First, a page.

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Estimated reading time: 4 minutes
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Estimated reading time: 4 minutes


It Takes a Village Mothers' Stories
Lindsay Gibson, Randburg, South Africa

 

The Swahili saying “It takes more than one hand to nurse a child” is even more appropriate than the proverb “It takes a village to raise a child.” My story involved many helpers.

My husband and I were happily preparing for the birth of our precious baby. When I started having pains at 29 weeks, I was convinced it was another urinary tract infection. My husband took me to the maternity unit. The UTI was confirmed. I was given antibiotics and sent home.

The pain intensified over the next hour and we rushed back to the hospital. The midwife did a brief examination and found I was fully dilated. A few minutes later baby Dominic arrived! He weighed only 1,46kg so he was rushed to the Neonatal Intensive Care Unit. He was placed on a ventilator in an open incubator and began the fight for his life.

The nurses made it clear how vitally important it was for Dominic to receive my breast milk as soon as possible. Providing my milk was the only thing I had any control over. My milk provided his best chance to avoid life-threatening infections.

My supportive husband rushed out to buy a breast pump and I got started. Expressing milk was difficult for me. I did not know what I was doing. I tried to follow the directions in the instruction manual, but it wasn’t written for mommies like me who were new to lactating. I labored every two hours to produce just a few drops. Thank goodness for good friends who recommended I contact Brenda Pierce, lactation consultant and LLL Leader. In a few days with help and reassurance, I was expressing more than enough for my baby’s needs.

Expressing milk was difficult for me. I did not know what I was doing.

At the start my baby had only a parenteral nutrition drip delivering his food intravenously. As he matured, he had tiny amounts of breast milk. These were increased as he grew, until he no longer needed the drip.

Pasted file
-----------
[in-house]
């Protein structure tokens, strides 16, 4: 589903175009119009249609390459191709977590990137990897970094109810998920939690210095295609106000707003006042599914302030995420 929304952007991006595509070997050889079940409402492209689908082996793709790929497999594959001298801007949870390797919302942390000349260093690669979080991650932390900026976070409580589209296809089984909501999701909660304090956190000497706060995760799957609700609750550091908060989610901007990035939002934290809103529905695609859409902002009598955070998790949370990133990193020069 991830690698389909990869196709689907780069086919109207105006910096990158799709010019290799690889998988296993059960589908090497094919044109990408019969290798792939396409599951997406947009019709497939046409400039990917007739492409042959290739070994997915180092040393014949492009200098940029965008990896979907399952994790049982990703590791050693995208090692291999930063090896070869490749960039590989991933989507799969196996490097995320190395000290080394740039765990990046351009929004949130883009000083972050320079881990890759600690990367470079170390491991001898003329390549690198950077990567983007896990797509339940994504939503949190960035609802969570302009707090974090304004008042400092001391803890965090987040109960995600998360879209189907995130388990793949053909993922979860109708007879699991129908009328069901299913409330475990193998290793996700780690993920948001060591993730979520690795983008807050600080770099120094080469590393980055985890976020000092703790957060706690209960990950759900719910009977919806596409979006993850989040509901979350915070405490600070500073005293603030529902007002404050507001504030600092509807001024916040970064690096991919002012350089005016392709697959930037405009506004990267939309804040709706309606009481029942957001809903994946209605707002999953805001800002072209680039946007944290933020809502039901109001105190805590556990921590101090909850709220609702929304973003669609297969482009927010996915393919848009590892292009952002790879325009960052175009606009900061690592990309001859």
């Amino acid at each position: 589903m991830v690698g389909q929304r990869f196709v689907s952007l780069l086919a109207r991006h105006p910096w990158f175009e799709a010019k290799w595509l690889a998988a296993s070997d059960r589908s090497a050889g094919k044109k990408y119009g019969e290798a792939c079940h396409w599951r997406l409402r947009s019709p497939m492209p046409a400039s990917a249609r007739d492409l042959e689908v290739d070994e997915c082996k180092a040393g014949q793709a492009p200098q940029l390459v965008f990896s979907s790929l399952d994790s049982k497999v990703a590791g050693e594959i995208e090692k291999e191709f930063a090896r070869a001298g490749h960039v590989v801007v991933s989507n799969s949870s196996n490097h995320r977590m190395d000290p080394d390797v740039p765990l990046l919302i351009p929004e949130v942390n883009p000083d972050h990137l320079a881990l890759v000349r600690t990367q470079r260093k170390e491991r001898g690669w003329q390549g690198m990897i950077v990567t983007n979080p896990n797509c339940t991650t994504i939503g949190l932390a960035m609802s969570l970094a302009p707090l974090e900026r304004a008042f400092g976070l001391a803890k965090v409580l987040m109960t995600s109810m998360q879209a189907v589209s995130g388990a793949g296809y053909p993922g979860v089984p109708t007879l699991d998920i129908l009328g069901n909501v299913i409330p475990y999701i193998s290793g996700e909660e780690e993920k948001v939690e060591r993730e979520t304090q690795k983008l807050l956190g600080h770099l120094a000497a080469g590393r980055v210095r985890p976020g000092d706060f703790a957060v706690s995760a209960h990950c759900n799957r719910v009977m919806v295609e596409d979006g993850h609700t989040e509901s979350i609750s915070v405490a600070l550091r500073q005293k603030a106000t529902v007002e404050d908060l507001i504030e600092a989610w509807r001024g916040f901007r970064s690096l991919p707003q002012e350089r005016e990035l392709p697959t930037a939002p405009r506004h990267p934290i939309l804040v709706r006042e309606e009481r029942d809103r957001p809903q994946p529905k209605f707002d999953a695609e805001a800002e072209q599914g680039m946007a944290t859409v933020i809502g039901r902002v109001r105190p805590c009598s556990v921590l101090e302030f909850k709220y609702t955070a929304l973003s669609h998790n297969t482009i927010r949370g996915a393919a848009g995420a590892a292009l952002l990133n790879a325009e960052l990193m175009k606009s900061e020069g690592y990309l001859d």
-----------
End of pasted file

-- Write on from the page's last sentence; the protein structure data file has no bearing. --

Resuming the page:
When Dominic received his feed via a nasogastric tube, sometimes the nurse would dip a tiny pacifier into the milk so that he could taste it to encourage sucking. About five weeks after he was born, my
baby started rooting. This was a clear sign that he was ready to begin feeding orally.

As often as I could, we tried to breastfeed.

Dominic struggled to latch on, which made it a very frustrating and upsetting experience. The nurse, who assessed his suck-swallow-breathe reflex, gave him a bottle. The first bottle he finished with gusto. I burst with pride and everyone in the ward celebrated with us! He was not able to drink a whole feed every time and what remained had to be put into his nasogastric tube. These times were very disappointing for me. I desperately wanted to take my baby home. To start with, he was only given one bottle in a 24-hour period. As he got stronger and was able to take his whole feed, the number of bottles increased until the happy day the tube was removed.

Dominic was in intensive care for seven weeks. His lungs were slow to develop. He was given supplementary oxygen via a nasal cannula until two days before he was discharged. When I got a call to spend the night rooming-in with my baby at the hospital to be discharged the following day, we were very excited! On discharge Dominic weighed 2,7kg.

But we still had not mastered breastfeeding. I was expressing every three or four hours and feeding him with a bottle. This made me very anxious. During my six-week check, my OB/GYN suggested I give up trying to breastfeed because she believed he would not take the breast now he was used to the bottle. I had worked so hard to keep my milk flowing that I was disappointed. However, the loving and pro-breastfeeding nurses were not going to let anyone discourage me. When my baby tried and cried at the breast, I was frustrated too and felt like a failure. One of the nurses brought nipple shields for me. The moment my baby felt the silicone of the shield he thought it was his bottle, latched right on, and fed until he fell asleep. It was amazing! As inconvenient as they were to use, it was wonderful for me to be breastfeeding my beautiful little boy.

I used the shields at just about every feed those first few weeks at home. I tried a few times to wean him off them, but he struggled. When we reached his due date, it was as though he had woken up. He was much stronger and had been putting on weight appropriately. I tried again to wean him off the shield by removing it mid-feed. Dominic caught on quickly and soon we didn’t need the shields any more!

Now my little fighter is being breastfed the ol’ fashioned way by his mommy, putting on weight perfectly, and catching up!

It takes a village

Surrounding myself with a village of people who fully understood breastfeeding and were able to support me was critical to my success. My nurses, lactation consultant, and La Leche League made a huge difference. My supportive husband understood our little boy’s need for breast milk and he made it possible for me to breastfeed. A close friend, who was breastfeeding her own newborn, was always available to encourage me, especially when I wanted to give up.

Baby Dominic’s doctors are thrilled at his progress. The start was difficult, but having my beautiful, healthy baby boy home and breastfeeding is amazing!


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